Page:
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Katie Couric Documentary Aims to Reignite the Gun Debate

Epix's 'Under the Gun' attempts to serve as a call to action for Americans fed up with gun violence.

It may not be possible anymore to conduct civil discourse with Americans on guns. But Katie Couric hopes to change that.

The former “CBS Evening News” and “Today” anchor, now Yahoo’s global news anchor, is behind the Epix documentaryUnder the Gun,” which aims at combating misconceptions about responsible gun ownership and background checks.

The film, which premiered at the Sundance Film Festival and has its TV debut on Sunday, comes during a presidential election season in which gun control hasn’t been a major campaign issue — at least, not yet. “I’ve interviewed a number of the candidates, all 27,000 of them initially. The gun debate wasn’t a part of the conversation,” Couric told us recently, on stage at a panel discussion for “Under the Gun.” “We’ve seen Hillary Clinton and Bernie Sanders talk about it, which is a welcome thing, it has its place in the conversation. It will be very interesting to see what will happen in the presidential debates. Each candidate will have to put their view on the line out there.”

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Couric and “Under the Gun” filmmaker Stephanie Soechtig previously collaborated on the 2014 documentary “Fed Up,” about childhood obesity. Soechtig grew up near Newtown, Conn., the site of the 2012 shootings at Sandy Hook Elementary School, which inspired them to make “Under the Gun.”

“I said to Stephanie, ‘I just don’t understand the disconnect: 90 percent of people in this country support background checks and yet when it comes to the federal level, nothing is getting done,'” Couric said. “What is happening here? Usually the question ‘why’ leads me on these journeys. That’s how we started doing this film.”

The film ends with a call to action, urging viewers to contact their elected representatives or find a way to make a difference. “We wanted to arm people, so to speak, with the information they needed to have an intelligent conversation about it,” Couric said. “A lot of gun owners have come up to us after this film and said, ‘Thank you for representing us, showing our point of view.’ I don’t think they feel accurately represented by the gun lobby in this country.”

“Under the Gun” avoids showing photos or mentioning the names of any shooters involved in this country’s massacres. Among gun owners actually campaigning for background checks and other safety measures is Sandy Phillips, whose daughter Jessica was killed at the 2012 theater shootings in Aurora, Colo.

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Phillips recalled being stunned by the 1999 Columbine High School shootings in Colorado: “I was sitting by the television saying, someone has to do something,” she said. “I now wonder, if I had become active then, maybe my voice would have made a difference and my daughter would be alive today.”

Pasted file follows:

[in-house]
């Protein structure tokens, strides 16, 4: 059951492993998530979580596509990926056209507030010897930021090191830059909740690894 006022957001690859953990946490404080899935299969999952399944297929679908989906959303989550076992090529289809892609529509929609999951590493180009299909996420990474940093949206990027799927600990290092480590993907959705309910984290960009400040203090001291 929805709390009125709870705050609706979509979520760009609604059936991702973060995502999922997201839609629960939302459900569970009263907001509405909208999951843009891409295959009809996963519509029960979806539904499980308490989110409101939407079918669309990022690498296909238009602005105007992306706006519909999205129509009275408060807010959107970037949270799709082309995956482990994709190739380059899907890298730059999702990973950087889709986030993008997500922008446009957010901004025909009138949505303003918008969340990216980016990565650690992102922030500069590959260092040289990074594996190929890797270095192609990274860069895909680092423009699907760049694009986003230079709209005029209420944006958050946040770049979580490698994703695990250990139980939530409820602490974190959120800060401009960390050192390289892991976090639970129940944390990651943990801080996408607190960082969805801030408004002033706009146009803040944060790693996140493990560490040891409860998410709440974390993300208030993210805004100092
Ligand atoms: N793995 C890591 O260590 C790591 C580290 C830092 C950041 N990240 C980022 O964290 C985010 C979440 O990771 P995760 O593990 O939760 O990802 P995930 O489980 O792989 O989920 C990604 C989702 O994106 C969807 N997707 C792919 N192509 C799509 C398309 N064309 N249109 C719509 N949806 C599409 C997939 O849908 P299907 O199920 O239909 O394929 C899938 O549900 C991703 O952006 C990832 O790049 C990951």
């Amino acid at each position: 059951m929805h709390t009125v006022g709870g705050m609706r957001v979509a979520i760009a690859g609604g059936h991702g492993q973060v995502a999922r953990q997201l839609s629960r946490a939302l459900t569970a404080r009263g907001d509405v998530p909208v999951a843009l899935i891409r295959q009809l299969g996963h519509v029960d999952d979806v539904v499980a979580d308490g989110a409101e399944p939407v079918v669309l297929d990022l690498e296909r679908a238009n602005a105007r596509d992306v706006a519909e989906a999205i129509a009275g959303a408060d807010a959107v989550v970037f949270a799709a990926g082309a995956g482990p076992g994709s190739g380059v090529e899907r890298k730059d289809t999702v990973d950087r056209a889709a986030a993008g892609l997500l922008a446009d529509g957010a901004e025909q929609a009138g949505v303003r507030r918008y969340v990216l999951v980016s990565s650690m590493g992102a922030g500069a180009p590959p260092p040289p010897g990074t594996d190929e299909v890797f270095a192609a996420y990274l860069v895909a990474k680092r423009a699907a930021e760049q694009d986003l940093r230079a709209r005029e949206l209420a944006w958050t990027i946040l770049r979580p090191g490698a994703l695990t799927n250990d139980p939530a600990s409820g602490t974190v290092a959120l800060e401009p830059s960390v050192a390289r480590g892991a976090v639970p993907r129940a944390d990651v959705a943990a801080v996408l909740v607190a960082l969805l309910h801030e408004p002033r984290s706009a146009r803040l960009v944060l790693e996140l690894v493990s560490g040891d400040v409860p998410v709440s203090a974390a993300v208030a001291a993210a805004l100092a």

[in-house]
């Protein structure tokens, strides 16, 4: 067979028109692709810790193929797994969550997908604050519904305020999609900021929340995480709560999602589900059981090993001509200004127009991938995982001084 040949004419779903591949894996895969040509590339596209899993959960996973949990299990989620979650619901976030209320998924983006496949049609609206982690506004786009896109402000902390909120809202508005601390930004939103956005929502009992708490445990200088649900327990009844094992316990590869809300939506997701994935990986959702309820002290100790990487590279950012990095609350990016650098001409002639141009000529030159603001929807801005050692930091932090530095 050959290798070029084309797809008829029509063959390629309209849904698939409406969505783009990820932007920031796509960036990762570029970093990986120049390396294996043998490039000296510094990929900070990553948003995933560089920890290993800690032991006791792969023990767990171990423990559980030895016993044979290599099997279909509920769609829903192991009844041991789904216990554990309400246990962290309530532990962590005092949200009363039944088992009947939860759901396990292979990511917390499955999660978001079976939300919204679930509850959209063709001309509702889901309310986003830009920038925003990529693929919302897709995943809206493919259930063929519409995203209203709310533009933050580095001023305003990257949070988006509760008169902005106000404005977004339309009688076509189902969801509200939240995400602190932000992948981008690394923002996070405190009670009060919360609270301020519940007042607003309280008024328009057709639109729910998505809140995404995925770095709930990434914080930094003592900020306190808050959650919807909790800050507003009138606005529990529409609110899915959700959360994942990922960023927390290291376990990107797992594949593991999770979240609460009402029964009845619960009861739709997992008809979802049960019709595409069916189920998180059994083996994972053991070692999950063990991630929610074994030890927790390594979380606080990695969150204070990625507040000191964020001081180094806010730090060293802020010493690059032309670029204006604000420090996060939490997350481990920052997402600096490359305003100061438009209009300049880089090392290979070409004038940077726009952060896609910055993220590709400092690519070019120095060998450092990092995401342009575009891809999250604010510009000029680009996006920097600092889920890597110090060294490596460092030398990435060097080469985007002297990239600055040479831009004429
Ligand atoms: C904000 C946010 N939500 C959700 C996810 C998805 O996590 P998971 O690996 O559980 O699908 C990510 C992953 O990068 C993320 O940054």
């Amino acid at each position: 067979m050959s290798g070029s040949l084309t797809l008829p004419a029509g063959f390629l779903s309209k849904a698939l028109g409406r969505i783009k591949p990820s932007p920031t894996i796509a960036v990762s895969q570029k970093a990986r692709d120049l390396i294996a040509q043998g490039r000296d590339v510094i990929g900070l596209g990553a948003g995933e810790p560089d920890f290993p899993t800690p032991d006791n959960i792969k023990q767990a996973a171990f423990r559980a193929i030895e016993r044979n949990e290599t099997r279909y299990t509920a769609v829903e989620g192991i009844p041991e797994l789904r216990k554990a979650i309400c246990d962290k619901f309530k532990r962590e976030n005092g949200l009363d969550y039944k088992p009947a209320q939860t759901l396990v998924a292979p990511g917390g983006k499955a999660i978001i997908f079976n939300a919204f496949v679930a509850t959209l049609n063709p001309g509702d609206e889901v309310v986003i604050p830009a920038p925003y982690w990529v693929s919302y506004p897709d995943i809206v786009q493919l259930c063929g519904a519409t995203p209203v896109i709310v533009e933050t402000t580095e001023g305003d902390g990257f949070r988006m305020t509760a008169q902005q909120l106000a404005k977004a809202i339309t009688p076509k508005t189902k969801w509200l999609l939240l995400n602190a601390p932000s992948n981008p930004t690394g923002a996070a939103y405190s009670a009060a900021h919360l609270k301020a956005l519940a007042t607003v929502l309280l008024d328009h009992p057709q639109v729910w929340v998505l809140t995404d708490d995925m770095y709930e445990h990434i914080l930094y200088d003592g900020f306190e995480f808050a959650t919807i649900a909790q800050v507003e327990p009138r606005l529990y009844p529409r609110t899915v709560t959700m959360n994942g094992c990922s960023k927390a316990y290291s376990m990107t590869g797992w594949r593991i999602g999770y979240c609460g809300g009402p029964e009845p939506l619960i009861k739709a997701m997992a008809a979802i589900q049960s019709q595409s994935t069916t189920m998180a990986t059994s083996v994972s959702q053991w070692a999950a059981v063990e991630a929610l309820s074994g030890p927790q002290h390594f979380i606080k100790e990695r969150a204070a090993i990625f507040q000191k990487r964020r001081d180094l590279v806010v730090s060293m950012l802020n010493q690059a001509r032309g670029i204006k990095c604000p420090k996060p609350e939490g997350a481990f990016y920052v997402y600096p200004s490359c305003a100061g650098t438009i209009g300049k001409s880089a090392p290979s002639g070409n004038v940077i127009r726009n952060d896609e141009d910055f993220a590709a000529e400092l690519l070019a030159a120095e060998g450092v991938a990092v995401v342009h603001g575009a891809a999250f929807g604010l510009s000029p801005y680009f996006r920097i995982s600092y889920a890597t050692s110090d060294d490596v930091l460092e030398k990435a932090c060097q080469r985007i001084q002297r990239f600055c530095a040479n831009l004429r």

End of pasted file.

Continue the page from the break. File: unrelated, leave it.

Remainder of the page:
Other figures profiled in the documentary include former U.S. Rep. Gabby Giffords, who survived an assassination attempt in 2011. The doc also looks at the impact of guns in the inner city. “That was so critically important,” Couric said. “Underserved communities are often marginalized and completely ignored. [Calling shootings] ‘gang related’ is a way of diminishing and marginalizing whats happening.”

The film also dives deep into the power of the National Rifle Association, which has managed to keep the Centers for Disease Control from studying gun violence as a public health issue and prohibit the ATF from having computerized records of guns involved in violent crimes. “Even as someone who covers this issue, I never was really able to connect the dots and understand how it all fit together,” Couric said. “The tentacles of the gun industry are so wide-reaching… I don’t think the average American has any idea of these underreported levels of malevolence.”

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In the movie, Shannon Watts, head of Moms Demand Action for Gun Sense in America, recites violent messages she has received on the Internet from her critics. “Thank you, Katie, for making me infamous, at the age of 45, as a stay-at-home mom, for using the phrase ‘dick in your mouth,'” Watts quipped at the panel. “I’m honored for that to be my legacy.”

Despite those awful notes, Watts is optimistic that there can still be common ground in the gun debate. “I do think what we hear on Twitter and see in the media is a very vocal minority,” she said. “A minority that the NRA has convinced that their guns are going to be taken away, that they’re under attack, that they need a gun to go to the grocery store. It has to be a conversation about responsible gun ownership, not gun confiscation. President Obama has about 200 days to take everyone’s guns away. I don’t think that’s going to happen.”

“Under the Gun” premieres on Sunday, May 15, at 8/7c on Epix.

Stay on top of the latest TV news! Sign up for our TV news email newsletter here. Meanwhile, here’s a look at Couric’s and Soechtig’s previous documentary, “Fed Up.”

https://www.youtube.com/watch?v=aCUbvOwwfWM

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Comments

SuperG

Until you start executing the repeat offenders and making parents take responsibility for their children, you will always have an epidemic of violence.

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